Richard of Jamestown - James Otis




Learning to Cook Other Things

Then again the Indian girl had shown us how to boil beans, peas, Indian corn, and pumpkins together, making a kind of porridge which is most pleasant, and affords a welcome change from oysters; but the great drawback is that we are not able to come at the various things needed for the making of it, except when our gentlemen have been fortunate in trading with the brown men, which is not often.

This Indian corn, pounded and boiled until soft, is a dish Captain Smith eats of with an appetite, provided it is well salted, and one does not need to be a king's cook in order to make it ready for the table. The pounding is the hardest and most difficult portion of the task, for the kernels are exceeding flinty, and fly off at a great distance when struck a glancing blow.

Nathaniel and I have brought inside our house a large, flat rock, on which we pound the corn, and one of us is kept busy picking up the grains that fly here and there as if possessed of an evil spirit. Newsamp is the name which the savages give to this cooking of wheat.

[Illustration] from Richard of Jamestown by James Otis

I have an idea that when we get a mill for grinding, it will be possible to break the kernels easily and quickly between the millstones, without crushing a goodly portion of them to meal.

When the Indian corn is young, that is to say, before it has grown hard, the ears as plucked from the stalks may be roasted before the coals with great profit, and when we would give our master something unusually pleasing, Nathaniel and I go abroad in search of the gardens made by the savages, where we may get, by bargaining, a supply of roasting ears.

With a trencher of porridge, and a dozen roasting ears, together with a half score of the bread balls such as I have already written about, Captain Smith can satisfy his hunger with great pleasure, and then it is that he declares he has the most comfortable home in all Virginia, thanks to his "houseboys," as he is pleased to call us.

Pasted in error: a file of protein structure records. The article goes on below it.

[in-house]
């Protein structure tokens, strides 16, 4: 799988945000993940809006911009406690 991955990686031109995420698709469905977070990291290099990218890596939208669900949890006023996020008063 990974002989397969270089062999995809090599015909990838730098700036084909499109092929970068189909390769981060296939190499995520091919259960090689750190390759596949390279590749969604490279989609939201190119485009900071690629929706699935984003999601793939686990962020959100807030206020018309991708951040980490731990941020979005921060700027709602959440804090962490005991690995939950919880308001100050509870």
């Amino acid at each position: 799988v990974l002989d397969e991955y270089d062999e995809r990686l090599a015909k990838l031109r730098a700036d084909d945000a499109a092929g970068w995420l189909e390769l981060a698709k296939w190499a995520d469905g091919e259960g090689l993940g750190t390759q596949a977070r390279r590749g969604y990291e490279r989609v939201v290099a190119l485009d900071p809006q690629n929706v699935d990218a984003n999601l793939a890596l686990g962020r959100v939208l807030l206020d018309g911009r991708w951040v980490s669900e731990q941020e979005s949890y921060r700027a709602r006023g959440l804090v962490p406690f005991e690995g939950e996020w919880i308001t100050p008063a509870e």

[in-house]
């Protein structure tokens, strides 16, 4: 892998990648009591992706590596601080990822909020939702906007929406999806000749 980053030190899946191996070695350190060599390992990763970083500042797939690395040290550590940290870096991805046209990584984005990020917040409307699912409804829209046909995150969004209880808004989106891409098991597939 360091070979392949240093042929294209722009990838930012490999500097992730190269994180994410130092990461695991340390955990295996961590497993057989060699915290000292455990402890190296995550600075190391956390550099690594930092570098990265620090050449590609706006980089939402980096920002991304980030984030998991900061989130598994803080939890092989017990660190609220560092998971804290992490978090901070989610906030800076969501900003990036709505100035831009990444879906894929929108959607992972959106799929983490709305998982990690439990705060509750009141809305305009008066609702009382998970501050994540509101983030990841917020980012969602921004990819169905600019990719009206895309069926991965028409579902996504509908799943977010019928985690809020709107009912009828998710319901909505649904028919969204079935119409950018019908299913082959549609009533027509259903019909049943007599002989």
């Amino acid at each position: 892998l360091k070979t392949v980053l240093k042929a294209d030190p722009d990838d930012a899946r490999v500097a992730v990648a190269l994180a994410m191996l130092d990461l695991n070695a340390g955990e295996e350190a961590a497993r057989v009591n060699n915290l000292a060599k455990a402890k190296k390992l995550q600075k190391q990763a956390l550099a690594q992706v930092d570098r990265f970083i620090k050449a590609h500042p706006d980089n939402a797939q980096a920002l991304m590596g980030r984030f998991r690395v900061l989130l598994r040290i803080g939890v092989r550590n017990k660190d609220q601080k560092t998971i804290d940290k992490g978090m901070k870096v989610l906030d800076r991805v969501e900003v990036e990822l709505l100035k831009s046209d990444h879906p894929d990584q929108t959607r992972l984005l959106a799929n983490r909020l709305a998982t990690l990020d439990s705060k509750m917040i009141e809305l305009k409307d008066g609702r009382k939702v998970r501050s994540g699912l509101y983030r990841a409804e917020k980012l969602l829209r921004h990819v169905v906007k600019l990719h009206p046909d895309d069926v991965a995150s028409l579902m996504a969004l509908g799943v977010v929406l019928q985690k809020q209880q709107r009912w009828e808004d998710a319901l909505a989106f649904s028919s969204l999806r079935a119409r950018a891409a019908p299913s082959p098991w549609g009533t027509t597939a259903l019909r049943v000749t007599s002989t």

Contents

Front Matter
Review

Who I am
Left Alone in the World
An Idle Boy
Captain Smith Comes to London
Meeting Captain Smith
Captain Smith Speaks to Me
Plans of the London Company
The Vessels of the Fleet
How I Earned my Passage
When the Fleet Set Sail
The Voyage Delayed
Nathaniel's Story
We Make Sail Again
The First Island
Captain Smith Accused
Captain Smith a Prisoner
I Attend My Master
Several Islands Visited
A Variety of Wild Game
The Tempest
The New Country Sighted
The Leader Not Known
Arrival at Chesapeake Bay
An Attack by the Savages
Reading the Company's Orders
Captain Smith on the Council
Smith Remains Aboard
Exploring the Country
People Land from the Ships
Captain Smith Proven Innocent
We Who were Left Behind
Baking Bread without Ovens
Unequal Division of Labor
Building a Home of Logs
Keeping House
Lack of Cleanliness
Cave Homes
The Golden Fever
Ducks and Oysters
Roasting Oysters
Leaning to Cook
The Sweet Potato Root
A Touch of Homesickness
Master Hunt's Preaching
Neglecting the Future
Surprised by Savages
Strengthening the Fort
Sickness and Death
Smith Gains Authority
Disagreeable Discipline
Signs of Rebellion
Second Proclamation
Building a Fortified Village
Trapping Turkeys
A Crude Kind of Chimney
Cooking a Turkey
Candles or Rushlights
The Visit of Pocahontas
Captain Kendall's Plot
Death of Captain Kendall
Captain Smith's Expedition
An Exciting Adventure
Taken Before Powhatan
Pocahontas Begs for Smith
Captain Smith's Return
A New Church
Captain Newport's Return
Gold-Seekers
A Worthless Cargo
Condition of the Colony
Tobacco
Captain Newport's Return
Gazing at the Women
Hunt Brings Great News
Captain Newport's Instructions
The Story of Roanoke
The Crowning of Powhatan
Preparing for the Future
Stealing Company Goods
What the Thieving Led To
Fear of Famine
The Unhealthful Location
Gathering Oysters
Sturgeon for Food
Turpentine and Tar
Making Clapboards
Providing for Children
Dreams of the Future
A Plague of Rats
Treachery During Smith's Absence
Captain Smith's Speech
The New Laws
The Accident
Captain Smith's Departure
The "Starving Time"
Our Courage Gives Out
Abandoning Jamestown
Lord De la Warr's Arrival
The Young Planters